The federal safety team was gathering some useful information until a resident asked them who they were and what they were doing. When one of the investigators identified himself as being a federal employee, communication stopped. The neighborhood cleared. People went back into their homes. Children left the playground. Doors were locked, curtains closed.

Many of these people were obviously "undocumented"--or illegal, if you prefer.

The safety team was naturally curious about the actual number of unreported fatalities. Since the opportunity for more interviews with residents was over, they located the nearest Catholic church, which happened to be a couple of blocks away. An interview with the priest provided another useful bit of information. He indicated that he had conducted at least six funerals in the last year in which the bodies had been badly traumatized--"like they had been hit by a truck." The families wouldn't talk, and he had been left to wonder at the fate of his parishioners.

The safety team surmised that the actual number of fatalities was possibly 18 to 20 in less than a year.

There was one piece of the puzzle left--the "why?" The investigation team came back the next evening to watch the road for clues. The mystery was quickly solved.

The buses carrying workers from the orange groves arrived about six p.m. Soon after, workers crossed the road through the median to a bar on the commercial side of the road. None went down the block to the traffic light--they simply took the shortest route in the middle of the block through the median. A couple of hours later after sunset, the same men crossed back singly or in pairs. Even a casual observer could tell that the drivers and pedestrians couldn't see each other after dark.

The instructor asked for potential solutions to the problem. I sat quietly and listened to the proposals from my fellow students (remember, they all work for government agencies):

"We need to canvas the neighborhood. Go door to door and hand out fliers. Have a 'town hall' meeting to discuss the problem. We should educate the Hispanics that we cross at the traffic light in this country."

Instructor: "Won't work. They don't trust you. They are afraid of being deported."

"How about an educational program at school? We develop training materials for the children, who will go home and discuss what they have learned with their parents."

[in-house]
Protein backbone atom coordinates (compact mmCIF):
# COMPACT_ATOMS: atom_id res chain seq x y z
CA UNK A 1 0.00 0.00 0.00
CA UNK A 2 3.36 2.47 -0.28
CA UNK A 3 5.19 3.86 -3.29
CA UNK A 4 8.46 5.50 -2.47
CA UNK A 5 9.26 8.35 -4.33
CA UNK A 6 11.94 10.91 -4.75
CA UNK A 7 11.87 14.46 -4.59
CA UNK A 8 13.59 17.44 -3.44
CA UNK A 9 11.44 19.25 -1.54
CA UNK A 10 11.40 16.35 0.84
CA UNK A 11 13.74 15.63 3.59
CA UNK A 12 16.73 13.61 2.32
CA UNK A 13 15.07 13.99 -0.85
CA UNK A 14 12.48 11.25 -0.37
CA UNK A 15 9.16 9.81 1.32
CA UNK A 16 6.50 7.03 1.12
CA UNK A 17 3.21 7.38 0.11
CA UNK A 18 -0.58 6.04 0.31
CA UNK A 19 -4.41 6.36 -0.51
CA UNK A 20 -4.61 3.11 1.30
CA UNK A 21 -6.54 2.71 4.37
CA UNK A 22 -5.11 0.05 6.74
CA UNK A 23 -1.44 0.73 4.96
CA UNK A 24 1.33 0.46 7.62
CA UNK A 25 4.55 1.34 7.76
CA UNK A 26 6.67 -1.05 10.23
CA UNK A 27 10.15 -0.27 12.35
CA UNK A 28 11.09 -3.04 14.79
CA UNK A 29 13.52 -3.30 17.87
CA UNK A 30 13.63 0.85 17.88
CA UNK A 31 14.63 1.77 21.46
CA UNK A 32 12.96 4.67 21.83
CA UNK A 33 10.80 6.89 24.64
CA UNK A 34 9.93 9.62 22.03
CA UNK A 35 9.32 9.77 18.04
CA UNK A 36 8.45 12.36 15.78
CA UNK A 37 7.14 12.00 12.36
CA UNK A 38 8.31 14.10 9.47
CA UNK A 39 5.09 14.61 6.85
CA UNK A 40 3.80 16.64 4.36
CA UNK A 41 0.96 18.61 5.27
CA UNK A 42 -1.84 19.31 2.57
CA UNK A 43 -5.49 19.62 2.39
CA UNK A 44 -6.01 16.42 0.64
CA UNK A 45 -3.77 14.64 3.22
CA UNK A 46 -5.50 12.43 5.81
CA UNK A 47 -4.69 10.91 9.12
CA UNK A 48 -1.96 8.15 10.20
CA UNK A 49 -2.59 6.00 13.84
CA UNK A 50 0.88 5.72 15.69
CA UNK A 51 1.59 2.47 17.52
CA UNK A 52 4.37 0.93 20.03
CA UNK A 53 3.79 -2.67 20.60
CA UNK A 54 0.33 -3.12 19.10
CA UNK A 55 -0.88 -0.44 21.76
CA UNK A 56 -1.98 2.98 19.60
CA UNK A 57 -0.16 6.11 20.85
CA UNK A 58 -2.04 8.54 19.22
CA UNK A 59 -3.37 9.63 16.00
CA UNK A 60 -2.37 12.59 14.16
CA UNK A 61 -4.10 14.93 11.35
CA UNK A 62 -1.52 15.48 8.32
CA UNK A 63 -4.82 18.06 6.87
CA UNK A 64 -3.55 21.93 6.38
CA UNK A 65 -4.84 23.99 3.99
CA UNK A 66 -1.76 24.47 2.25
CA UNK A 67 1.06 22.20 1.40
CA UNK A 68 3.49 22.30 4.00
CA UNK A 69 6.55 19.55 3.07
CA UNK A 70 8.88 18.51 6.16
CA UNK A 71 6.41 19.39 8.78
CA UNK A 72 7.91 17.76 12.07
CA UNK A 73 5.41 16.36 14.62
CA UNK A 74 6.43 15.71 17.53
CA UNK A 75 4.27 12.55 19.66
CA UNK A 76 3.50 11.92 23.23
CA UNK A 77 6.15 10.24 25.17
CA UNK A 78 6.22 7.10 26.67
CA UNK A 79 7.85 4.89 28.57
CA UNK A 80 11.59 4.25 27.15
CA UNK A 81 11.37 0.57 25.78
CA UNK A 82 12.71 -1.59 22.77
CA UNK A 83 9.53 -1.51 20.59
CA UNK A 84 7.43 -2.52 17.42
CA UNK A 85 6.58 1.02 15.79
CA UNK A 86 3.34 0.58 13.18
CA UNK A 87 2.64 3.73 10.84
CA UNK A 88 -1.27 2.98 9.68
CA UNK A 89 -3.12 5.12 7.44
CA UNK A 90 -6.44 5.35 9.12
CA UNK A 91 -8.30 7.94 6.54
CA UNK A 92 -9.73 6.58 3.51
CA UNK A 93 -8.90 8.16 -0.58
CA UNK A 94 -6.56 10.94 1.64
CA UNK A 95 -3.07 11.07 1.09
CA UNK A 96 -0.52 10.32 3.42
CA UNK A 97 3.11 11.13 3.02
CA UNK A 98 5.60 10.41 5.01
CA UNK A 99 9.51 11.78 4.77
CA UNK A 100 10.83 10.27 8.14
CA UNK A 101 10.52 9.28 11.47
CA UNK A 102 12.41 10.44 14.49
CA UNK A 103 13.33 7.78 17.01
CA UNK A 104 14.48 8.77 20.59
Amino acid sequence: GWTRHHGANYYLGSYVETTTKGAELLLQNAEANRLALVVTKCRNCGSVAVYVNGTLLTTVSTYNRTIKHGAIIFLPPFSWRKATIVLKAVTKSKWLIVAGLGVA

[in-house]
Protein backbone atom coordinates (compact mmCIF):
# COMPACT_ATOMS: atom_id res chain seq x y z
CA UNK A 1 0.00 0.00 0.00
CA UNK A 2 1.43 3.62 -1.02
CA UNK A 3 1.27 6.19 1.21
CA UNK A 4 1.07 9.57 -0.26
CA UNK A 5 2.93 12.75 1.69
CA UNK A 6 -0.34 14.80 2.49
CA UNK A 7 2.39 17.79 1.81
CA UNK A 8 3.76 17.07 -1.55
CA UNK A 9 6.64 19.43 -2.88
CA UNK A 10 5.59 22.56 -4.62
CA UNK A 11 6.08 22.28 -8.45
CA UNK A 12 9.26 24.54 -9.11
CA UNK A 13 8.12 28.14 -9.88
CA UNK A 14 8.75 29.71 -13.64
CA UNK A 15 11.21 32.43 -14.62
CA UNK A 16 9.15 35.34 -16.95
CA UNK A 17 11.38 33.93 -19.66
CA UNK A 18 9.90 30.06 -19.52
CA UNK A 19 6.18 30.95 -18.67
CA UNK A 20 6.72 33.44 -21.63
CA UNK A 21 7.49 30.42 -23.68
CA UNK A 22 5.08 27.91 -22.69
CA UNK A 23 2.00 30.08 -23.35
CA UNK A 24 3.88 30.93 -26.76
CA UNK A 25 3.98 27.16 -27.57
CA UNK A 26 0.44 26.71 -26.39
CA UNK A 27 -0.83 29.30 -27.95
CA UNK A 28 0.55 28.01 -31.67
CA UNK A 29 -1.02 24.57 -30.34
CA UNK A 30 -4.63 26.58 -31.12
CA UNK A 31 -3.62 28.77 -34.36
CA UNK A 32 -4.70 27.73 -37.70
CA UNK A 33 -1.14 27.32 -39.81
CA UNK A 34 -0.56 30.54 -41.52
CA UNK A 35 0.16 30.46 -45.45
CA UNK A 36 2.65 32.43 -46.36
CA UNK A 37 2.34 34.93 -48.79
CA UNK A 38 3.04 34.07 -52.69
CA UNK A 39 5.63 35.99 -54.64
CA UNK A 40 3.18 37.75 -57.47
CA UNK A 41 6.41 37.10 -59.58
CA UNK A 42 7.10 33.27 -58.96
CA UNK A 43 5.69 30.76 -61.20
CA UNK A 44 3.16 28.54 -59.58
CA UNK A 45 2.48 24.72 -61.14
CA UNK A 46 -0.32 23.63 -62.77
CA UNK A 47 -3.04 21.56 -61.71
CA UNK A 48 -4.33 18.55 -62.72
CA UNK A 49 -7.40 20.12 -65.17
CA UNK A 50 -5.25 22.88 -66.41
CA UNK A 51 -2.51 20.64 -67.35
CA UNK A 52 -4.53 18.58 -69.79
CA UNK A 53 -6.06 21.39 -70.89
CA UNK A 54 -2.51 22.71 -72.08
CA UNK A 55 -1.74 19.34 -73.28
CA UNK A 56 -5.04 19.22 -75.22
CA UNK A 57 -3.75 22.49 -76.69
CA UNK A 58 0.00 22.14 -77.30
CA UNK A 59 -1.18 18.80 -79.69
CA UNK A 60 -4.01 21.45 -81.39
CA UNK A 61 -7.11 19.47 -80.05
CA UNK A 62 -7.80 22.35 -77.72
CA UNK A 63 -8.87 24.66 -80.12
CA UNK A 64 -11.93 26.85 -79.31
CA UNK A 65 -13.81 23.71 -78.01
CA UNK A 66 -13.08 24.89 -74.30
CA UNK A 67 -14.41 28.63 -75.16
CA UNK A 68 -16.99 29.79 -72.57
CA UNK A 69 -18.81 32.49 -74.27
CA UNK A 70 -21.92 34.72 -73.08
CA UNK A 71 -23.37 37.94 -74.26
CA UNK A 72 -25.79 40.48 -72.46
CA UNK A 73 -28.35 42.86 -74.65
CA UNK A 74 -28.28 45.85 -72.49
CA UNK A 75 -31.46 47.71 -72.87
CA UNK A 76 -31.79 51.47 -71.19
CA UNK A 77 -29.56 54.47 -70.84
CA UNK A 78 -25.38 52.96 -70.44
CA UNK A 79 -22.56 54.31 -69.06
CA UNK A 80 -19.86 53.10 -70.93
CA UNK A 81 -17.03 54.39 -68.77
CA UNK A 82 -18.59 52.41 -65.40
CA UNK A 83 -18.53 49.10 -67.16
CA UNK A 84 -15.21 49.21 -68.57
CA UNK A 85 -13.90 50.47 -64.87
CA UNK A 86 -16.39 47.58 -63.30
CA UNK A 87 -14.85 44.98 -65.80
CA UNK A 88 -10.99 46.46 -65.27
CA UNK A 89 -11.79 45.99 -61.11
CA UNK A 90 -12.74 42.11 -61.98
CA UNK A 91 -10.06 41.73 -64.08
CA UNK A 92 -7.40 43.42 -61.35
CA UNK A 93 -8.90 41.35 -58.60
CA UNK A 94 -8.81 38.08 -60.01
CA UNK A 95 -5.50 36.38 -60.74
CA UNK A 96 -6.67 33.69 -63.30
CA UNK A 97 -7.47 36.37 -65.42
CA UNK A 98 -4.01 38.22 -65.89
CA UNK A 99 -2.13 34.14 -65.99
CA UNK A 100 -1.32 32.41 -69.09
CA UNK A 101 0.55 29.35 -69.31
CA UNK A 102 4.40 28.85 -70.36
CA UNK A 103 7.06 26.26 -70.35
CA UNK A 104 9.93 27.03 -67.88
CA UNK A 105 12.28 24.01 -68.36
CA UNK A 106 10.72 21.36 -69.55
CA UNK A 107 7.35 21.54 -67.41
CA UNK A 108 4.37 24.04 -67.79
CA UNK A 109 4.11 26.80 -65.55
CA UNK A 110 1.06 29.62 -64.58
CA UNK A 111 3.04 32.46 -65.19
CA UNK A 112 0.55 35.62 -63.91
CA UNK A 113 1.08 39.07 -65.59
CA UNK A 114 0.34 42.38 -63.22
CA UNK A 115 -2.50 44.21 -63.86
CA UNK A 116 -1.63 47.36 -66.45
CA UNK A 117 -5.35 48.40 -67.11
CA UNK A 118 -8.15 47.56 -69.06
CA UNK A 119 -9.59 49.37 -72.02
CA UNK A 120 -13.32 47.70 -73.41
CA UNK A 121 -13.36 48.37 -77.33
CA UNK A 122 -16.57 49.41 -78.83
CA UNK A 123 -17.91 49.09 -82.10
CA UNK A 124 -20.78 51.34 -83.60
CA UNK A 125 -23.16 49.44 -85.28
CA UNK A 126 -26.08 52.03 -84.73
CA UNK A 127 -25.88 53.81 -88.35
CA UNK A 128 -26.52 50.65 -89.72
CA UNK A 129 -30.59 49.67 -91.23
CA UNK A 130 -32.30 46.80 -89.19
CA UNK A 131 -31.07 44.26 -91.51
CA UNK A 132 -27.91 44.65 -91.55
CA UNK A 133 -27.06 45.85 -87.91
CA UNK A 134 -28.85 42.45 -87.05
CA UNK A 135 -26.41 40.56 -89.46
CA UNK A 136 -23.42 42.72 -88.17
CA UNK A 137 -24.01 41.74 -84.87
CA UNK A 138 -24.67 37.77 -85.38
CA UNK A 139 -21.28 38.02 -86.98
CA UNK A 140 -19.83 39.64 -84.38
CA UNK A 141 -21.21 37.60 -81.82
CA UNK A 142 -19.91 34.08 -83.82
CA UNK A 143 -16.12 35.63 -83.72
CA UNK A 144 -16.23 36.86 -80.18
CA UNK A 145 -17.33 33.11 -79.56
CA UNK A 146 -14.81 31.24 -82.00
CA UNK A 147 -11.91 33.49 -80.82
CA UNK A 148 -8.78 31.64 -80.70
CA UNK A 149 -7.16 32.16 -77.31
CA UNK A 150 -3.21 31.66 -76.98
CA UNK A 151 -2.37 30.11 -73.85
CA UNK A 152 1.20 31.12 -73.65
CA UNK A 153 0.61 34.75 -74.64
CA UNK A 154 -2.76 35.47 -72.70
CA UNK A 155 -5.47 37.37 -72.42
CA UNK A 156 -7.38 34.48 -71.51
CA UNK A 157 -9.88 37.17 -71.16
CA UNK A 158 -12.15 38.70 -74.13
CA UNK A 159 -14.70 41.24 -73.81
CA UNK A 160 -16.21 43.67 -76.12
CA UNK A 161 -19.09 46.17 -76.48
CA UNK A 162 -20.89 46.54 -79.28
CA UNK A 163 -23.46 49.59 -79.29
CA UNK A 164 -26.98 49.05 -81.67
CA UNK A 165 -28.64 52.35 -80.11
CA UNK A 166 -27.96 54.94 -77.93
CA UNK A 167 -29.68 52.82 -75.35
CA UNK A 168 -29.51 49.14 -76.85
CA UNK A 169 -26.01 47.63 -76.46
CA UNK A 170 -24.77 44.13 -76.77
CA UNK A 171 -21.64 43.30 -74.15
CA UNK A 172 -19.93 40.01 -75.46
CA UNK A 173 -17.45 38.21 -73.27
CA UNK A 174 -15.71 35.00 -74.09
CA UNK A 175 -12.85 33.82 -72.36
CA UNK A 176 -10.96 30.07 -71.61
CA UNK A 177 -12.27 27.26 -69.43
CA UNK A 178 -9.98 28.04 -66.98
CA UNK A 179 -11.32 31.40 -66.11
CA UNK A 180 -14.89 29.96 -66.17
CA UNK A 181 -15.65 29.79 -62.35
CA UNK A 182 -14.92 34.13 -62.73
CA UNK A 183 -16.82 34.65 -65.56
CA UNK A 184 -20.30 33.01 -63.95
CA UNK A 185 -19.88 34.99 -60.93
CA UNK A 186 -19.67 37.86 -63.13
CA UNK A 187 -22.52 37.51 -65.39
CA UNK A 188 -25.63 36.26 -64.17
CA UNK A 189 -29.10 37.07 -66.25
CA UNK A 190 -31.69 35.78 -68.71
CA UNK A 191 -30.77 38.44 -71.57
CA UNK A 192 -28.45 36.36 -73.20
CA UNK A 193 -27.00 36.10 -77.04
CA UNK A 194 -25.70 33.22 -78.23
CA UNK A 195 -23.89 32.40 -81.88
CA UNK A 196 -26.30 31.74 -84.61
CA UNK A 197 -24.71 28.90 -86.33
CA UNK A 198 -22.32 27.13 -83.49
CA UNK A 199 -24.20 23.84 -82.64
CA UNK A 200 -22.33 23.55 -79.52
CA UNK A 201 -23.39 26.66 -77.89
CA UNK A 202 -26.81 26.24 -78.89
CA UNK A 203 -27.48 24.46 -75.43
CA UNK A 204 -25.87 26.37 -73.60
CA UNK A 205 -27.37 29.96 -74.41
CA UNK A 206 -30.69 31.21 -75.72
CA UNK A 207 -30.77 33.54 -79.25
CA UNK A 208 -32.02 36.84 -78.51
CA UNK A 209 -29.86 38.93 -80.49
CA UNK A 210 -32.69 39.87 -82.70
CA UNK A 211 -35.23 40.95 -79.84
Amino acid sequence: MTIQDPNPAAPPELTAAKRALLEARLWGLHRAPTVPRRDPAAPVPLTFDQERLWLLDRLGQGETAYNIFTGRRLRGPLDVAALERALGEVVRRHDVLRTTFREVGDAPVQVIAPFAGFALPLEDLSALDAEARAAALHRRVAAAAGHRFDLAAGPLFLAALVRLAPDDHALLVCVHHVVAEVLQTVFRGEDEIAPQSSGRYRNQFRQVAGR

Instructor: "Not bad, but that would take a long time. Eighteen people have already been killed in less than a year."

"How about doing the educational program through the church?"

Instructor: "Again, they don't trust you. If they didn't trust the priest enough to tell him what happened to their loved ones, what makes you think they will listen to you?"

The class fell silent. The instructor waited. I tried to be quiet, but that's not my strong suit.

"How about we cut down the trees down and get some lights put up? Plant some flowers or low-growing vegetation, but the rest has to go."

The instructor laughed. "I thought you were a tree man."

"I am. But no stupid beautification project is worth a human life."

He laughed again.

That is exactly what the city did--along with some additional lighting and a couple of signs.

Problem solved.

Now lest you misunderstand me, let me make something very clear. My recounting this story is not an attempt to make anyone look stupid or me look smart. It is simply a juxtaposition of two ways of looking at a problem. The students who were government workers thought in terms of government solutions. They were sincere in their belief that "programs" could solve the problem. They had no hidden agenda, and I really believe they thought their solutions would be effective.

My belief is that programs take time and cost lots of money. Our country doesn't have a surplus of either. I believe that direct approaches are better.

This is the true nature of the political debate in the U.S. today in the simplest of terms. Throw out all the labels, all the rhetoric, all the name-calling and political spin and you are left with one simple question: "who do I believe is best able to run my life?"

I hope you think it's you. I do.

Sunday, August 14, 2011

A Dog Tale

This little story is for my young friend Stephanie Pugh.

Steph recently lost a dog. I've lost a couple in the last few years. If you haven't loved and lost, you won't understand the way we grieve for an animal. And if you haven't loved at least one dog in your life--well, that's just sad. You've missed one of the great pleasures of life.

This story sounds like fiction, but it's not. I don't write much fiction, because I'm not smart enough. Besides, there are enough real stories around if you pay attention.

When I was very young, my mother's aunt and uncle lived in the country near Bessemer, Alabama. We would visit them on occasion, taking my grandmother (who couldn't drive a car) to visit her sister.

Uncle Lewis had an English Bulldog named "Tubby." He was getting old and grumpy by the time we first met, and I was warned not to pet him because he "didn't like children" and might bite. That was tough for a five-year-old kid. He looked like a big sack of slobbering sunshine.

The interesting thing about old Tubby was his daily routine.

Tubby's favorite treat was salted peanuts. He liked to have a small bag as a mid-afternoon snack. Uncle Lewis had taught him a unique way to get them.

There was a little country store not too far down the road. Every day about two o'clock, Tubby would begin to beg for his treat. Uncle Lewis would reach into his pocket, take out a dollar and give it to Tubby. He'd hold the bill in his mouth and go to the door to be let out.

Tubby made the trek to the store (where the owner was waiting), hand over the dollar, and receive his precious bag of salted peanuts. He then made the trek back home, bag in mouth, and scratch on the door to be let back in the house. He'd give the bag to my Uncle Lewis, who opened them and rewarded the bulldog for his savvy.